singer filled to capacity the Hall of Festivals of the Center of Fine Arts of Santurce
As it is said, Lucecita Benítez is the national voice of Puerto Rico and it can be affirmed without a doubt that the voice of the Puerto Rican nation is still alive and vibrant, with a fierce desire to reaffirm itself with a range of nuances ranging from romanticism to the denunciation and from reflection to pure and simple joy.
That is the conclusion reached after witnessing the concert “I bring a village in my voice II”, which the artist offered on Saturday night before a Hall of Festivals of the Center of Fine Arts of Santurce full capacity.
In its first half, the concert recreated almost exactly the repertoire of the original presentation, which bore the same title.In the second, he toured some of the most memorable songs of the singer, which are already part of our musical history.
It is impressive how well Lucecita keeps her voice after months of fulfilling – in July – 77 years of age. His is a voice of immense authority, sustained by three pillars: his passion for musical excellence, his deep love for the country and the experience of the years. A voice of extraordinary warmth and feeling. A true force of nature.
As is natural in the case of Lucecita and the repertoire she would interpret, it was an evening of patriotic reaffirmation and exaltation of the values of justice, love, freedom and conscience.
These issues may have been originally interpreted in times of greater social upheaval, but their validity remains unchanged.
With her frequent allusions to the peasants and workers, her denunciations to the “devil” who is dressed in a jacket and tie while exploiting and outraging others and, at a certain moment, his direct call to make revolution, the singer reminded her of her public how many inconclusive struggles are still in Puerto Rico.
One of the great successes of Lucecita is its fine selection of themes, in which beauty and social reflection coexist. In this sense, the interpretation of “Las manos del campo” (by Antonio “El Topo” Cabán Vale) was a beautiful moment, a hymn to hope.
Not everything was social and political denunciation. In fact, some of the most acclaimed songs of the night were the romantic ones, especially “Alfonsina and the sea” and the sequence of “El unicornio azul” (by Silvio Rodriguez) and “Si tan un instante” (by Alberto) Carrion), of extraordinary beauty and colossal interpretive force on the part of the artist.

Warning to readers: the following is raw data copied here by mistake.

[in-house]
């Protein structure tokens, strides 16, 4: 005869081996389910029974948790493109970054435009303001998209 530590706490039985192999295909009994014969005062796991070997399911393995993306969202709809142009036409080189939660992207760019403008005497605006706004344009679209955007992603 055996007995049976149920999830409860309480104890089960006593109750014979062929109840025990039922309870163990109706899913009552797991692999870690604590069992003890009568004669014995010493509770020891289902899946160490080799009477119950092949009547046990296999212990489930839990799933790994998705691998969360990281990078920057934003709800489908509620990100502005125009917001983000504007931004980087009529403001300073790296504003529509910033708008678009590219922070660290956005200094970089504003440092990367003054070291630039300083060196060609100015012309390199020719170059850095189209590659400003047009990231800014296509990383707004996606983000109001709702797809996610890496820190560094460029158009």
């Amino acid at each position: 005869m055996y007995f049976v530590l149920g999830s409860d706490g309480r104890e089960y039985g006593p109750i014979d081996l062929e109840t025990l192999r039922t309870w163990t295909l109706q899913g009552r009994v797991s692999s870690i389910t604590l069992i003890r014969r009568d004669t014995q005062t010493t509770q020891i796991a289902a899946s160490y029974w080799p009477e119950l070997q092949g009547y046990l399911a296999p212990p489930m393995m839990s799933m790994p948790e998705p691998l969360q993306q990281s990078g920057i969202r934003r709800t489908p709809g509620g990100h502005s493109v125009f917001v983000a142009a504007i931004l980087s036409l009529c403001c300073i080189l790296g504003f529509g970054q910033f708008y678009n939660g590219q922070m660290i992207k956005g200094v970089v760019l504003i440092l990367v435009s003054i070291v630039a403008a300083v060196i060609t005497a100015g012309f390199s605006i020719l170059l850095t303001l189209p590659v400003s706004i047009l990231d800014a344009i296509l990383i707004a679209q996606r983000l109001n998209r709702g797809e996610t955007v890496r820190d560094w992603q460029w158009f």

The second half of the concert gave way to a more relaxed Lucecita – she admitted it herself – and festive, with the interpretation of songs like “Soy de un raza pura”, “Lelolai” and “Amanecer Borincano” (another undying theme of Alberto Carrion ).
There was no lack of humor, when the singer related the vicissitudes that she has gone through due to the lack of electrical energy, and the opportunity to present the 13 musicians or choristers who accompanied her.
Among these, Juan Carlos Vega stood out on the piano – who played several segments in a duet with Lucecita – and the young Luis Sanz in the cuatro, who made his professional debut.
There was also space to show the audience the Grammy that the singer received last year in recognition of her artistic career, which she feels justifiably proud of.
It was an evening in which the standing ovations on the part of the public and the cries of “bravo!” Abounded. With her interpretive strength and exquisite repertoire, the singer was taking her audience from one emotional climax to another. But, as the saying goes, the best was yet to come.
The two final themes were simply sublime. In “Oubao Moin” (by Juan Antonio Corretjer), Lucecita unfolded-once again-the overwhelming force of her voice, ably supported by the chorus composed of Iris Martínez, Yanira Torres and Felix Alvarado.
It is a song that, without any intention of undermining the unforgettable versions of Roy Brown and Haciendo Punto in Otro Son, seems to have been written for her: intense, melodically varied and patriotic.
For the “encore”, the curtain rose again before the initial chords of “Genesis”, the composition of Guillermo Venegas Lloveras with which the artist reached its historic triumph at the World Song Festival, held in Mexico in 1969.
Almost 50 years after its premiere, “Genesis” is still a demanding subject for any performer and, at a certain moment, Lucecita’s voice failed him, not reaching the melodic line.
But the stumble did not overshadow his triumph. By repeating the lyrics of the song, he rose again, splendidly, rising again to the heights and reaffirming that Lucecita is Lucecita, vibrant, unique and representative of the best it has to give Puerto Rico.
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